# [Guide] Is a Certified PSU worth it?

First of all, this guide will be covering only the aspect of efficiency and power requirements.  If you are looking for a guide on quality, please look elsewhere.

This guide aims to answer "should I upgrade my PSU to a more efficient 80+ gold (or platinum, etc.) model, and if so, which one?"

If you would like to know more about this standard and what each one means for the rated efficiency, see this post here.

The Calculations

The cost each year of operating the computer will be given by the following equation in every situation:

So together we have

Generally speaking, if the yearly cost of operating the power supply is greater than the cost of a more efficient power supply over the number of years you expect to use it for, you should get a better one.  But how can we know if it is actually cheaper?  Time for some examples!

Consider a light user

• System components draw of 150 W
• Time spent on PC: 4 hours per day, 5 days a week, 52 weeks per year = 4 * 5 * 52 = 1040 hours per year
• Lets assume power costs \$0.12 per kWh, and that this user is comparing an 80% efficient PSU with a 90% efficient PSU.

Yearly cost of running 80% efficient PSU: (150 W / 0.80) x (1040 h) x (0.12 \$/kWh) x (0.001 kWh/Wh) = \$23.40

(That last part is added as a conversion from kWh to Wh)

Yearly cost of running 90% efficient PSU: (150 W / 0.90) x (1040 h) x (0.12 \$/kWh) x (0.001 kWh/Wh) = \$20.80

That's a yearly savings of \$2.60 (\$23.40 - \$20.80) which is hardly anything at all!  This shows that if you are a very light user, it's not likely worth upgrading your PSU, since the cost of a new one could be well over \$100, and you'd have to use the computer for decades to make that back!

Consider a heavy user

• System components draw of 450 W
• Time spent on PC: 24 hours per day, 7 days a week, 52 weeks per year = 24 * 7 * 52 = 8736 hours per year
• Lets assume again that power costs \$0.12 per kWh, and that this user is comparing an 80% efficient PSU with a 90% efficient PSU.

Yearly cost of running 80% efficient PSU: (450 W / 0.80) x (8736 h) x (0.12 \$/kWh) x (0.001 kWh/Wh) = \$589.68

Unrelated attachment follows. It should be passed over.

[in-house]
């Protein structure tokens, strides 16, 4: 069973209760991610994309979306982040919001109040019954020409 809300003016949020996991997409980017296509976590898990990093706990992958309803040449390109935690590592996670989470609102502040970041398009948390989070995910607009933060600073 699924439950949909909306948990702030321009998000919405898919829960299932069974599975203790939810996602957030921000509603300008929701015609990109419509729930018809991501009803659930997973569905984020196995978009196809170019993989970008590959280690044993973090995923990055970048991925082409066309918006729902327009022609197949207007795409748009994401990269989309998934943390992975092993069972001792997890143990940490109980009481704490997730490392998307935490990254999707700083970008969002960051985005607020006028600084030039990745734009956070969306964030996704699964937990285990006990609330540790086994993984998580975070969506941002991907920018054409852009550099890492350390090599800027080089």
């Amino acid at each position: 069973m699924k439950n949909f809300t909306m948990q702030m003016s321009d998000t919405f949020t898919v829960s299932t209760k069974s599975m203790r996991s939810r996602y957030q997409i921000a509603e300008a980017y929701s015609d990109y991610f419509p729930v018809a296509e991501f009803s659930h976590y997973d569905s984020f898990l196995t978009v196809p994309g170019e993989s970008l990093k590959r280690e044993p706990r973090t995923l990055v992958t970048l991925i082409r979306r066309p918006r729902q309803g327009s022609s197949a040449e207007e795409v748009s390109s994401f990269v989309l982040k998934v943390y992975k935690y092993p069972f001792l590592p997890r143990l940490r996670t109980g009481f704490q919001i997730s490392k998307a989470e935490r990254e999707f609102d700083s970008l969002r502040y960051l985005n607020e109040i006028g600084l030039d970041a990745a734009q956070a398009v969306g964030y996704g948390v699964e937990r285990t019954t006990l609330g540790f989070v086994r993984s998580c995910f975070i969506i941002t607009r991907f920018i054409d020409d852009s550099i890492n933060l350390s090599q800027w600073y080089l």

Yearly cost of running 90% efficient PSU: (450 W / 0.90) x (8736 h) x (0.12 \$/kWh) x (0.001 kWh/Wh) = \$524.16

That's a yearly savings of \$65.52 which is considerably more significant!  This shows that if you are a heavy user, it could be worth upgrading your PSU, especially if your system draws even more power than this, and/or your current PSU is even less efficient, and/or power is even more expensive where you live.

If math is not your strong suit, you can use the spreadsheet I've attached below.  It comes pre-filled with the numbers for the light user example, and you can adjust them to match your situation.

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• 5 months later...
1 hour ago, wrathoftheturkey said:

which is probably the money you'd spend on getting a more efficient PSU anyways (bit of an exaggeration but still)

Exactly my point

If more efficiency would save you that much, better to just buy a better one since it will pay for itself in a year and save you money after that.

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I want to add a few things before a smarmy person does it. (does that make me smarmy as well? :3 )

PSU efficiency ratings start at 20% load. So anything below that is not guaranteed to be at least the rating on the sticker. Except for 80 PLUS Titanium which is guaranteed to be 90% at 10% load. As an aside, desktop PSUs are typically most efficient at 50% load: https://en.wikipedia.org/wiki/80_Plus#Efficiency_level_certifications

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38 minutes ago, M.Yurizaki said:

I want to add a few things before a smarmy person does it. (does that make me smarmy as well? :3 )

PSU efficiency ratings start at 20% load. So anything below that is not guaranteed to be at least the rating on the sticker. Except for 80 PLUS Titanium which is guaranteed to be 90% at 10% load. As an aside, desktop PSUs are typically most efficient at 50% load: https://en.wikipedia.org/wiki/80_Plus#Efficiency_level_certifications

Yes, good thing to keep in mind.  For the very light user who's system might never draw more than 200W, a 1500 W PSU could actually be less efficient than a smaller one, even if the smaller one isn't rated as well.

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• 8 months later...

You should pin your own post.

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